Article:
Report: Measurement and attribution a top priority for US marketers
U.S. spending on data-driven marketing (DDM) grew at its fastest pace in the last five years during the first quarter of this year, according to Direct Marketing Association/Winterberry Group’s “Quarterly Business Review.” The survey said that 43.1 percent of marketers reported their DDM expenditures grew, up more than 10 percent from the previous quarter.
The report—which polled 204 respondents, including 150 marketers and 54 marketing services (including agency services) and technology providers—tracks trends in DDM expenditures, revenue, channel mix and priorities. It also found that measurement and attribution are significant priorities for marketers, with more than 81 percent of marketers saying their company is likely to focus on both in the coming year.
“That marketers are rapidly growing their investment in data-driven marketing during a period of otherwise sluggish economic growth is a tremendous endorsement of data’s impact and accountability,” said Jonathan Margulies, managing director at Winterberry Group. “It’s no surprise that they also intend to intensify their efforts at measuring and attributing the value of that investment, which will be important not just in helping optimize their spending across various marketing channels—but also in substantiating their efforts to build organization-wide processes and cultures that are fundamentally ‘data-centric.’”
The DMA said one likely driver of growing confidence and spending is marketers’ ability to measure the efficacy of their efforts across various media channels. Among nine potentially addressable channels, marketers said that they’re reasonably able to measure their efforts across eight of them (see chart below).
Marketers are tackling the challenge of measurement and attribution through a mix of different solutions, with 50.7 percent using a variety of proprietary/home-grown and third-party tools to support their efforts, while smaller numbers rely exclusively on either internal (20.8 percent) or third-party (26.65 percent) tools.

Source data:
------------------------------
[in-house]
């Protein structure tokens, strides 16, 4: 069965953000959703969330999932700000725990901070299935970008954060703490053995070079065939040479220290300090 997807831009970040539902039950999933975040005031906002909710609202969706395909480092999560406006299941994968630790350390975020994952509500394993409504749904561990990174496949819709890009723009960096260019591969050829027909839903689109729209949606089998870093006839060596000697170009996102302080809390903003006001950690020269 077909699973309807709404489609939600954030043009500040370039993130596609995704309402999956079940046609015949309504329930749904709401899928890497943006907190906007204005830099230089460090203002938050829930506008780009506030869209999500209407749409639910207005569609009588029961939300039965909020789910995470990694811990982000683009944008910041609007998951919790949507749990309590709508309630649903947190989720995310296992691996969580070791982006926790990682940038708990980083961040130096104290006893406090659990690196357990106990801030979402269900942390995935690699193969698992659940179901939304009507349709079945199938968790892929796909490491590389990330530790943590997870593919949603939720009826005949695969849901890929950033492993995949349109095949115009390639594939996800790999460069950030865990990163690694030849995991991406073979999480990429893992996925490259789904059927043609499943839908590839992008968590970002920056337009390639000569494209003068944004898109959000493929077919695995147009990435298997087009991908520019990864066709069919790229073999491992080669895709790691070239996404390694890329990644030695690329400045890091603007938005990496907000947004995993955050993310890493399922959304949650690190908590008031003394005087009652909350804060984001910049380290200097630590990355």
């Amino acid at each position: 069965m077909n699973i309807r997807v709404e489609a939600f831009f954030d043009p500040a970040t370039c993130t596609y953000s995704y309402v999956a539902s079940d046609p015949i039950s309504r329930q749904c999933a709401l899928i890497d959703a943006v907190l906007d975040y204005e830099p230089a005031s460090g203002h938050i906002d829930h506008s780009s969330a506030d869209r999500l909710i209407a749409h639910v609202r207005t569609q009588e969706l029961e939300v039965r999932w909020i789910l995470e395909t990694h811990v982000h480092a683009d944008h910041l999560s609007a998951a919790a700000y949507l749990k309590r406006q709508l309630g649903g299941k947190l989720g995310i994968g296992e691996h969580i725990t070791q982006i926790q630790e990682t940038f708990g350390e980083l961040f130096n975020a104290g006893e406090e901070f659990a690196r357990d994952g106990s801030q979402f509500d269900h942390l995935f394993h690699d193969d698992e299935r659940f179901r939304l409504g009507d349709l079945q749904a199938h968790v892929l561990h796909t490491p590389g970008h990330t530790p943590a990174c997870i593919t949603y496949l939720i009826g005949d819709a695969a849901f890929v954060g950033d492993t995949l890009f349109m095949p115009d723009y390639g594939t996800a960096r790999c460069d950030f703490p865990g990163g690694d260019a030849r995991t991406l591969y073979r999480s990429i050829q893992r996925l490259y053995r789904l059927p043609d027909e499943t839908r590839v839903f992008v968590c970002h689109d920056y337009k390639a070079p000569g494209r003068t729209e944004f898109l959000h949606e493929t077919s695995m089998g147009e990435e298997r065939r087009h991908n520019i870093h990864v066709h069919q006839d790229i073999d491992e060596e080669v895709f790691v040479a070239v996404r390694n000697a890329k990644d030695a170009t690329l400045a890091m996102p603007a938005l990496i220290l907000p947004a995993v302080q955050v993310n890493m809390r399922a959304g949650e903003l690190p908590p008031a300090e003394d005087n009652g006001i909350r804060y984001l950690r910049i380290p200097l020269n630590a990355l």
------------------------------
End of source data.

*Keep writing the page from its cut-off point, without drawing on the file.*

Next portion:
The report said that marketers also expressed greater interest in optimizing their use of marketing technologies—59.2 percent of respondents indicated that evaluating their current tools represents a priority (up from 50.8 percent who said so last quarter), while 56.6 percent want to evaluate new/emergent technologies in the coming months, up from 48.5 percent.
“To more profitability capitalize on today’s adtech and martech solutions, modern marketers are leveraging data to drive greater return on investment for their businesses,” said Neil O’Keefe, DMA’s senior VP of CRM and Member Engagement. “The principal approaches to advance their ROI include messages tailored in real-time and delivered with greater precision, as these successful techniques equip marketers to gain instant feedback on the success of their campaigns and save money in the process.”
The report also found that though both customer acquisition and retention are top priorities, more marketers said they expect to focus more on the latter in the coming months. For example, 72.1 percent of marketers named customer retention a top priority in the first quarter, compared to 66.4 percent who said the same for new customer acquisition.
Finally, the DMA’s report also showed that spending on social media and web content grew faster than that of all other channels for the third straight quarter. Spending on social media grew at a reported index of 3.63 on a 1-to-5 scale (with 5 indicating spending increased “significantly” compared to the previous quarter) in the first quarter, up from 3.44 the previous quarter. Web content expenditure growth hit 3.61, up from 3.52 the previous quarter. The findings dovetail with recent findings in the DMA’s “2016 Statistical Factbook,” which projects social media marketing spending to more than double over the next 5 years.
The DMA said fewer than one-third of companies collect social media data, positioning this channel as “one of the greatest opportunities for growth generated by stronger measurement and attribution.”